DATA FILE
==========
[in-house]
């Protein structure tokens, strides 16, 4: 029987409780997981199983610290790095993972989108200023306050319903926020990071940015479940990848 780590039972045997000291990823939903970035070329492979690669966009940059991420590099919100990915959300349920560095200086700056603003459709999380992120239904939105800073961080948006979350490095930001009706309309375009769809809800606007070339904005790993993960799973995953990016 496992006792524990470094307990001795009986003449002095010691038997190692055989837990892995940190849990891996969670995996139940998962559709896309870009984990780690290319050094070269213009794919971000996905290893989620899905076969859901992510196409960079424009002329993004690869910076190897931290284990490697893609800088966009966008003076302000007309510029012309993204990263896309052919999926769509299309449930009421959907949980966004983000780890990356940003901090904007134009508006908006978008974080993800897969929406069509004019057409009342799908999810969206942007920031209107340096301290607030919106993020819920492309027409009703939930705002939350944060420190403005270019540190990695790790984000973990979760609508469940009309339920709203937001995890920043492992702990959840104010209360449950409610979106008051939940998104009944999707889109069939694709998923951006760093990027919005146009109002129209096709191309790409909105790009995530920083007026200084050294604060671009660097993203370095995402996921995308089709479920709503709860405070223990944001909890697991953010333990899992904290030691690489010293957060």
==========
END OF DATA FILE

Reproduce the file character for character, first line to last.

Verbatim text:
[in-house]
């Protein structure tokens, strides 16, 4: 029987409780997981199983610290790095993972989108200023306050319903926020990071940015479940990848 780590039972045997000291990823939903970035070329492979690669966009940059991420590099919100990915959300349920560095200086700056603003459709999380992120239904939105800073961080948006979350490095930001009706309309375009769809809800606007070339904005790993993960799973995953990016 496992006792524990470094307990001795009986003449002095010691038997190692055989837990892995940190849990891996969670995996139940998962559709896309870009984990780690290319050094070269213009794919971000996905290893989620899905076969859901992510196409960079424009002329993004690869910076190897931290284990490697893609800088966009966008003076302000007309510029012309993204990263896309052919999926769509299309449930009421959907949980966004983000780890990356940003901090904007134009508006908006978008974080993800897969929406069509004019057409009342799908999810969206942007920031209107340096301290607030919106993020819920492309027409009703939930705002939350944060420190403005270019540190990695790790984000973990979760609508469940009309339920709203937001995890920043492992702990959840104010209360449950409610979106008051939940998104009944999707889109069939694709998923951006760093990027919005146009109002129209096709191309790409909105790009995530920083007026200084050294604060671009660097993203370095995402996921995308089709479920709503709860405070223990944001909890697991953010333990899992904290030691690489010293957060």